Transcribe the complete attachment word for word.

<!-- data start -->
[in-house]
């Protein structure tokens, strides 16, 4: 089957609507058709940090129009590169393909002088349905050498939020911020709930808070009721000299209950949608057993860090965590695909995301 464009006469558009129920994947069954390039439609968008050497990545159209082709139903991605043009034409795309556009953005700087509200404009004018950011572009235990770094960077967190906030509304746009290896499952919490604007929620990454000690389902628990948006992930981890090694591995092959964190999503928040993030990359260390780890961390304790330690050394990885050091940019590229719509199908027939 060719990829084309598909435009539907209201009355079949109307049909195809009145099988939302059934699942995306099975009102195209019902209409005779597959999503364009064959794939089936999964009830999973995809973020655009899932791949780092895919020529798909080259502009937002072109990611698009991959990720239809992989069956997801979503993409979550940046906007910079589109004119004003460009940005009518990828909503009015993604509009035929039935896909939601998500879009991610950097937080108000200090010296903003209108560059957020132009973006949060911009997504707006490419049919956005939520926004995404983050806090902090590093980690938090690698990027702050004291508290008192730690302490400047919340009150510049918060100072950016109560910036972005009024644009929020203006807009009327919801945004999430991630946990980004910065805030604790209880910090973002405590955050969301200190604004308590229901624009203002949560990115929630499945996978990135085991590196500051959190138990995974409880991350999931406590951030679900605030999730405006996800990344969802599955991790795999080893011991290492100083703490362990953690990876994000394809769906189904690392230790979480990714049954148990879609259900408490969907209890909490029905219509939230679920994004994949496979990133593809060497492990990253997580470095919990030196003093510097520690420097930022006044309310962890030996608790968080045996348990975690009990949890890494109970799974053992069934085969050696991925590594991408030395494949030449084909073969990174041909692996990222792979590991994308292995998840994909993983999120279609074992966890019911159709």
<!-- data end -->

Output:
[in-house]
């Protein structure tokens, strides 16, 4: 089957609507058709940090129009590169393909002088349905050498939020911020709930808070009721000299209950949608057993860090965590695909995301 464009006469558009129920994947069954390039439609968008050497990545159209082709139903991605043009034409795309556009953005700087509200404009004018950011572009235990770094960077967190906030509304746009290896499952919490604007929620990454000690389902628990948006992930981890090694591995092959964190999503928040993030990359260390780890961390304790330690050394990885050091940019590229719509199908027939 060719990829084309598909435009539907209201009355079949109307049909195809009145099988939302059934699942995306099975009102195209019902209409005779597959999503364009064959794939089936999964009830999973995809973020655009899932791949780092895919020529798909080259502009937002072109990611698009991959990720239809992989069956997801979503993409979550940046906007910079589109004119004003460009940005009518990828909503009015993604509009035929039935896909939601998500879009991610950097937080108000200090010296903003209108560059957020132009973006949060911009997504707006490419049919956005939520926004995404983050806090902090590093980690938090690698990027702050004291508290008192730690302490400047919340009150510049918060100072950016109560910036972005009024644009929020203006807009009327919801945004999430991630946990980004910065805030604790209880910090973002405590955050969301200190604004308590229901624009203002949560990115929630499945996978990135085991590196500051959190138990995974409880991350999931406590951030679900605030999730405006996800990344969802599955991790795999080893011991290492100083703490362990953690990876994000394809769906189904690392230790979480990714049954148990879609259900408490969907209890909490029905219509939230679920994004994949496979990133593809060497492990990253997580470095919990030196003093510097520690420097930022006044309310962890030996608790968080045996348990975690009990949890890494109970799974053992069934085969050696991925590594991408030395494949030449084909073969990174041909692996990222792979590991994308292995998840994909993983999120279609074992966890019911159709």